Make Yourself Uncomfortable
Since our middle name is “creative,” we at Mobus Creative Negotiating emphasize creative ways to add value to a deal: to do things neither side was thinking of but which make for a better deal. Many people think creativity is like lightning: it strikes or it doesn’t. Actually, there is much we can do to stimulate us to consider the unconsidered. First and foremost, get out of a rut, think about an issue in a wholly new way.
Unfortunately, that is not what we as humans are conditioned to do. Habits are powerful. As Harvard economist Sendhil Mullainathan put it in the New York Times, “We persist with them because, “trying something new can be painful: I might not like what I get and must forego something I already enjoy.” (https://www.nytimes.com/2017/12/01/business/why-trying-new-things-is-so-hard.html?_r=0). A recent study looked at the two-day February 2014 London Underground strike which forced commuters to find new routes. When the strike ended, some people stuck with the new routes, which saved them on average 20 percent of their commute time. So why had these people not used that alternate route all along? Because they were stuck in a routine.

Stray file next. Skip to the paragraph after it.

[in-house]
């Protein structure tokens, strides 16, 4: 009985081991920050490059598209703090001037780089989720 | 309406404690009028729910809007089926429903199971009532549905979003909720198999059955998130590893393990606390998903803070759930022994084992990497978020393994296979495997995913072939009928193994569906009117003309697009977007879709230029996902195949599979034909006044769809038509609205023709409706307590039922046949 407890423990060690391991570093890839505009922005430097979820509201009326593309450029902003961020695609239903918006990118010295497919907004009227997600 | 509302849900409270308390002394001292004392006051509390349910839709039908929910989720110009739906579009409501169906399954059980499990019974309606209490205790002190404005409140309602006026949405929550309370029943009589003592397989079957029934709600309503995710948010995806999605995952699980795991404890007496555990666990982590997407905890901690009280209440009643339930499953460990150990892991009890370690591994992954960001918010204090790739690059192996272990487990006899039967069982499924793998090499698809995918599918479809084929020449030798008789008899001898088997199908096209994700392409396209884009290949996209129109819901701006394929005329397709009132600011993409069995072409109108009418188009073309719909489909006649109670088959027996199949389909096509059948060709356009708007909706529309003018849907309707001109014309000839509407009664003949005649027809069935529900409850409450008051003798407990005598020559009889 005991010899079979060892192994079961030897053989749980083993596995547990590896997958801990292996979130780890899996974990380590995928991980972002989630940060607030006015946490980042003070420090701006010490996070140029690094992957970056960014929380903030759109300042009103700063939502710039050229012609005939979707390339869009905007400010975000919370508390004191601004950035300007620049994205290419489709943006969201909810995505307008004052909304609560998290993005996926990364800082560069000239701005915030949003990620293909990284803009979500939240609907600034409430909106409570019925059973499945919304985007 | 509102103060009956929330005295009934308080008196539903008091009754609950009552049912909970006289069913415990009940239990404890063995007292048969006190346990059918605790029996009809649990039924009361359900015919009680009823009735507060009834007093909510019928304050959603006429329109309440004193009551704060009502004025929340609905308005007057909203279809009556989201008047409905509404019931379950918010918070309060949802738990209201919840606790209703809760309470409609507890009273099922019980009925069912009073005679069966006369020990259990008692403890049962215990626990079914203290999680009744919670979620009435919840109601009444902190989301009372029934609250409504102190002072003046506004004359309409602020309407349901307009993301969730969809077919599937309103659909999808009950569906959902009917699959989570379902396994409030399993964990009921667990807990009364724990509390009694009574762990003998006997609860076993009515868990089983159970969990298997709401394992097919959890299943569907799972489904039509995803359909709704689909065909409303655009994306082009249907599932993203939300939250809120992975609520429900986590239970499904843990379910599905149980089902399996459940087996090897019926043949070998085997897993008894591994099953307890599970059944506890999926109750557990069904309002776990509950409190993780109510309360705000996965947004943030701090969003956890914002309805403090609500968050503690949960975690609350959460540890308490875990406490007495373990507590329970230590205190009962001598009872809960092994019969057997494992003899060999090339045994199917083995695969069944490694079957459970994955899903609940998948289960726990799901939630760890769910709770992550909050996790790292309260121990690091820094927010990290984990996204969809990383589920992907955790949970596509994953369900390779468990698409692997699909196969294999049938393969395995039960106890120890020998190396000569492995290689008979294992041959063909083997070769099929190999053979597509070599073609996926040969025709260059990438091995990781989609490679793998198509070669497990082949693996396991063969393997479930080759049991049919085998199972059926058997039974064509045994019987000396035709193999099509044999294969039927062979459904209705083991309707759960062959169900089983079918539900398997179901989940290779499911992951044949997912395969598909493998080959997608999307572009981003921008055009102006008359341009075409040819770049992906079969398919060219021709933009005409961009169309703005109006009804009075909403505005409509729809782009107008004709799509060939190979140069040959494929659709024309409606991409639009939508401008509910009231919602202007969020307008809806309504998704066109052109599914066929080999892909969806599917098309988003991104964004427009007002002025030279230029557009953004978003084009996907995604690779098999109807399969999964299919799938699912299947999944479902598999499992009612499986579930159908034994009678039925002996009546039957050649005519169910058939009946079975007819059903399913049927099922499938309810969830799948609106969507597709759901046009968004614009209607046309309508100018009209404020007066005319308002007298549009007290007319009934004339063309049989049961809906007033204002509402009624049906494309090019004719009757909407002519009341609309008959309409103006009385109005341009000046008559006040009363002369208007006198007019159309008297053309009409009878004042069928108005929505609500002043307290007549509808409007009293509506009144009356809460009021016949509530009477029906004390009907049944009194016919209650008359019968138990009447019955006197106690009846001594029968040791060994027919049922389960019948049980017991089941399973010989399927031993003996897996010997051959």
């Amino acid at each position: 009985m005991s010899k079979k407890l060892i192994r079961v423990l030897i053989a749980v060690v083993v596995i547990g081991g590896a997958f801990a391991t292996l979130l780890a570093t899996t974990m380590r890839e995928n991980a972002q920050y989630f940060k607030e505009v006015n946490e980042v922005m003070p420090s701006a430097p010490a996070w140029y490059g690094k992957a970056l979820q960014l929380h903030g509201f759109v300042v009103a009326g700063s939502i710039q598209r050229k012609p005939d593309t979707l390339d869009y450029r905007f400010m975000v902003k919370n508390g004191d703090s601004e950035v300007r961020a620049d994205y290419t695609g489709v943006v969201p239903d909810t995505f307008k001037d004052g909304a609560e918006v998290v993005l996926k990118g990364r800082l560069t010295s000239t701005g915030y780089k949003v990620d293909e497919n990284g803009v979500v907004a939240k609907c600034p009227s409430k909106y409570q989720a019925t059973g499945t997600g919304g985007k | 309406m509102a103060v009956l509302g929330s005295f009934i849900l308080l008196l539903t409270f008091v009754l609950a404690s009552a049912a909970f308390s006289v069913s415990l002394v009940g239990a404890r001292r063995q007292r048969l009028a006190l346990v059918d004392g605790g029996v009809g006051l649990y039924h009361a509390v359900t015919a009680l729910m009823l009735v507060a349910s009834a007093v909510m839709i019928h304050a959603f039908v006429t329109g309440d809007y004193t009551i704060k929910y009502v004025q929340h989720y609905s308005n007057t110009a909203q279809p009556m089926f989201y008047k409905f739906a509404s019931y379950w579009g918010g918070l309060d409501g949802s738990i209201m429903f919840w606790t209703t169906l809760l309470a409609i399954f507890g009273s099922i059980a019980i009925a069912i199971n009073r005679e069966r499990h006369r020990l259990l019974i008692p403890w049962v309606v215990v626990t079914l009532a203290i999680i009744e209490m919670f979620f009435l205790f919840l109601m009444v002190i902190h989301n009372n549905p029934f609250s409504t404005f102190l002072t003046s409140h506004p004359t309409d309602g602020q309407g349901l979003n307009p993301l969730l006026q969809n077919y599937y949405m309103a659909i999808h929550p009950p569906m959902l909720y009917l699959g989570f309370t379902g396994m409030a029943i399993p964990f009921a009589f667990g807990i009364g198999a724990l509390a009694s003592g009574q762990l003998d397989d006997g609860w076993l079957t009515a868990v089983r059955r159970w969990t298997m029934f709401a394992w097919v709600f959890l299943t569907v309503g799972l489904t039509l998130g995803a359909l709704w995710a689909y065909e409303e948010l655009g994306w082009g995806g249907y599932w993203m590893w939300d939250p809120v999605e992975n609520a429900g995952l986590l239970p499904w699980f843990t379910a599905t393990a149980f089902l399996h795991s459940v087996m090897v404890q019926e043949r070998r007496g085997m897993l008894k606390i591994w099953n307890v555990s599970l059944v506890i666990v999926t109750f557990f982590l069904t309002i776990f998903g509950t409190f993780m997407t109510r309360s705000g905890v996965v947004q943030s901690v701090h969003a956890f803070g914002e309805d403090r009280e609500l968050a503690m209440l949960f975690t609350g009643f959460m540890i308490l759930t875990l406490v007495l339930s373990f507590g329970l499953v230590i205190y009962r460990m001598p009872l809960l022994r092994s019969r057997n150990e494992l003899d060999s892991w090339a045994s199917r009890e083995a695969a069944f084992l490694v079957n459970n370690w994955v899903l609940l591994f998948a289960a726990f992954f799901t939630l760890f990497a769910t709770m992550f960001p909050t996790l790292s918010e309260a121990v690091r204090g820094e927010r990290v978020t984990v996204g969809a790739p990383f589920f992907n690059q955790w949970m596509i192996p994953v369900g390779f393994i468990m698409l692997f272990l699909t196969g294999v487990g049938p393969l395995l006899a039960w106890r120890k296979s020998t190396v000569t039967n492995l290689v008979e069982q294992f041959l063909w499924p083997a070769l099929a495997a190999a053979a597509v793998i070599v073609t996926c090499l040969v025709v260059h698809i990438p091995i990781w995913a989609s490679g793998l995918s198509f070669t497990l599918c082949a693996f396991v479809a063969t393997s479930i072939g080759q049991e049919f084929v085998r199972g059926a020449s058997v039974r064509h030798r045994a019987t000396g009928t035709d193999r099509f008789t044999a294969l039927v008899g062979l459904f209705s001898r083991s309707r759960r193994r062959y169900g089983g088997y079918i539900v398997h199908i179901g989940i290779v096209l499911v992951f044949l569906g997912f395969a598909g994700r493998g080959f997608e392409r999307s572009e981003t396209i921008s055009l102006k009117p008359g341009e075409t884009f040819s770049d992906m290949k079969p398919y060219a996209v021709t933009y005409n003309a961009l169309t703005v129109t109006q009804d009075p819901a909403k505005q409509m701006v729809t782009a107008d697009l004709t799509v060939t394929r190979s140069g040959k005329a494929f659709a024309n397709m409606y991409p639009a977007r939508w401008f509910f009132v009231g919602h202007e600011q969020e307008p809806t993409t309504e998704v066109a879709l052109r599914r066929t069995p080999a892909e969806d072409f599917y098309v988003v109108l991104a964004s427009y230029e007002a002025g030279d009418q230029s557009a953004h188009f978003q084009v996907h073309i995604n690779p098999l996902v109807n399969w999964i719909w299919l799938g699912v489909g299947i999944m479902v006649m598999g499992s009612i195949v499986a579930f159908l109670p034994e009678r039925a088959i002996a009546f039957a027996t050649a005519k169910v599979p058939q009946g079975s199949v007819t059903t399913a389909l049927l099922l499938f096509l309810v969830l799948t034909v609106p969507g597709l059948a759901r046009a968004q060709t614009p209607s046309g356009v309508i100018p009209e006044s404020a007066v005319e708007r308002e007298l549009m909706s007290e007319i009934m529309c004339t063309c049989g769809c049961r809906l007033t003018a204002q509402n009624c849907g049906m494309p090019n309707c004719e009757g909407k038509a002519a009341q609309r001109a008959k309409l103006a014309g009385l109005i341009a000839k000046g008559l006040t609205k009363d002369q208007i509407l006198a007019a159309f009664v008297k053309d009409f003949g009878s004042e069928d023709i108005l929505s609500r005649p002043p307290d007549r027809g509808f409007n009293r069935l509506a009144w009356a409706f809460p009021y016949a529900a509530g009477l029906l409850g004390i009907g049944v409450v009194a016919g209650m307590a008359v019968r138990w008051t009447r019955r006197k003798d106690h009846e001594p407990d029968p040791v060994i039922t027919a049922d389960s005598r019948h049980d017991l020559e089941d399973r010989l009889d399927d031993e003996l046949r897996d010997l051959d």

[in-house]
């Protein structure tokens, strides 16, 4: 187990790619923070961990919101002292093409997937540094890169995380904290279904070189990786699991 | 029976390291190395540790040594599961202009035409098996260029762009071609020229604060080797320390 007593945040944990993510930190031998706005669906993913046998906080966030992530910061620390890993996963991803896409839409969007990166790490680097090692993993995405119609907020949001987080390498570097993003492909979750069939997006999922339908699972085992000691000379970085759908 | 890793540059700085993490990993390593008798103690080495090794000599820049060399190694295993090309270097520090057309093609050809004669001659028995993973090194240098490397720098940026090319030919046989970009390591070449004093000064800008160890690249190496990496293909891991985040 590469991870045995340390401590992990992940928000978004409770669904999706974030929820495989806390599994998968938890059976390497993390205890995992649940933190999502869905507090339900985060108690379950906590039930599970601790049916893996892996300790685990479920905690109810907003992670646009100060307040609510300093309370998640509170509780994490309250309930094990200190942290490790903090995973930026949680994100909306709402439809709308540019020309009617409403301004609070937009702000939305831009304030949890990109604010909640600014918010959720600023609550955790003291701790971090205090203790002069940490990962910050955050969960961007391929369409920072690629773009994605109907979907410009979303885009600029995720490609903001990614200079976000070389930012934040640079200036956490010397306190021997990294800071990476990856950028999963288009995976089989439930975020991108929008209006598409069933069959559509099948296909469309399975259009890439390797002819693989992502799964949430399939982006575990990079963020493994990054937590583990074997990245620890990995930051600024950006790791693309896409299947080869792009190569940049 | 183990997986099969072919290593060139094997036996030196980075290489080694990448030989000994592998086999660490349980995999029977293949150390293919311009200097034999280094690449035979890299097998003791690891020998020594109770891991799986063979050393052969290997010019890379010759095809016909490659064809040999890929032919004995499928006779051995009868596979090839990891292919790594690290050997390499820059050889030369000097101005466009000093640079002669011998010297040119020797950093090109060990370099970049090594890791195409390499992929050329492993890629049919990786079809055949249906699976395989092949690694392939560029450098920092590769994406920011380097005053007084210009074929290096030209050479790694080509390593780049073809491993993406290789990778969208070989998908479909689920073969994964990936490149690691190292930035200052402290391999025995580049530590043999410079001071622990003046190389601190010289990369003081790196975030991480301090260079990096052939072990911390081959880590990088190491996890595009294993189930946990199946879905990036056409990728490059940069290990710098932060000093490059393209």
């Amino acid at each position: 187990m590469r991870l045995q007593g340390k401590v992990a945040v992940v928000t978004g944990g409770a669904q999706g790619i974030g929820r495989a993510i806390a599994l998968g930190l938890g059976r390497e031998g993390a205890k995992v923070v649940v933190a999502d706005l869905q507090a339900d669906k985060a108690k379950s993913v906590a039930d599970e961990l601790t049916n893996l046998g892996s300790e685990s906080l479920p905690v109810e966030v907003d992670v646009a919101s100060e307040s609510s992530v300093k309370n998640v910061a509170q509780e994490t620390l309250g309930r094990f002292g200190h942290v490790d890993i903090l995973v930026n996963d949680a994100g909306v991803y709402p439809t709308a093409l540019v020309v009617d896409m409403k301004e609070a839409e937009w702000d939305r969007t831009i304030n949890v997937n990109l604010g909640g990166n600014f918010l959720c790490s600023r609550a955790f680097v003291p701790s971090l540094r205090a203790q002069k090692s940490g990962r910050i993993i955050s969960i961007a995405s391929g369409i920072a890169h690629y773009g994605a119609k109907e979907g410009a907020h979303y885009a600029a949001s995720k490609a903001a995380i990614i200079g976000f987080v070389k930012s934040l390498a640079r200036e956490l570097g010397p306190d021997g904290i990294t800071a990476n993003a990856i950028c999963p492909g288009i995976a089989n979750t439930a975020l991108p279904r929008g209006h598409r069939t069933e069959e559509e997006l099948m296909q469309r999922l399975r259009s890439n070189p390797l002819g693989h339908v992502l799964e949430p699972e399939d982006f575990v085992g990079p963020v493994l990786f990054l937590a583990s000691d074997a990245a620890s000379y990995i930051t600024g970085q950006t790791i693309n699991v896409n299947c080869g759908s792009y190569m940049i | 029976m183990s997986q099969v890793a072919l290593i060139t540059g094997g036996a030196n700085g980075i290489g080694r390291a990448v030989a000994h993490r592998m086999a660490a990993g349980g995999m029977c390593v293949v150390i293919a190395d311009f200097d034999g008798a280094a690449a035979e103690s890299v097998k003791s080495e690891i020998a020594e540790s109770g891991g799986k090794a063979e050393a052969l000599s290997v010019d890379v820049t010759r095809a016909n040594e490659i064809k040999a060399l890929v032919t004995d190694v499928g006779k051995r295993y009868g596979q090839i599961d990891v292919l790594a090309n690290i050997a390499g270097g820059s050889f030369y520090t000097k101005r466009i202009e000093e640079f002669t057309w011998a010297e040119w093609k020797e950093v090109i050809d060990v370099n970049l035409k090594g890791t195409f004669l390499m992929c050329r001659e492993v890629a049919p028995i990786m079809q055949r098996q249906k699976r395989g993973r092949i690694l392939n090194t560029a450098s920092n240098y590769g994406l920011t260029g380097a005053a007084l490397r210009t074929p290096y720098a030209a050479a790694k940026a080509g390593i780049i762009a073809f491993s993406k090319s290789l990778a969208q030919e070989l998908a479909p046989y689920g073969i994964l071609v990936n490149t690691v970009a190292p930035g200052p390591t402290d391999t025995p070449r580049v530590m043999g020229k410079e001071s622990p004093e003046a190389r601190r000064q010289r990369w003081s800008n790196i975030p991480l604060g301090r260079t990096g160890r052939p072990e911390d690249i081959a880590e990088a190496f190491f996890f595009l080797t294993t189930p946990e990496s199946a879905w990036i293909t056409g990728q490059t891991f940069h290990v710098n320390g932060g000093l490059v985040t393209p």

When we negotiate, we can often do better if we get out of our comfort zone and try something new. It is tough to ask the other side to consider doing things differently in a way that will cost them something but make a big difference for you. And it is hard to persuade your own team that it is worthwhile making a change that costs you more on the grounds that the change really helps the other side, and so you can get something for it.
Mullainathan explains that a powerful reason we stick with old habits is that we are overly confident: we are sure we know what works best, when often our information is incomplete or wrong. We see that all the time in business negotiations, where one side is sure that the other team will reject out of hand a proposed change. We don’t really know that until we try. Of course, there is an art to how to explore changing the deal, which will be the subject of a future blog.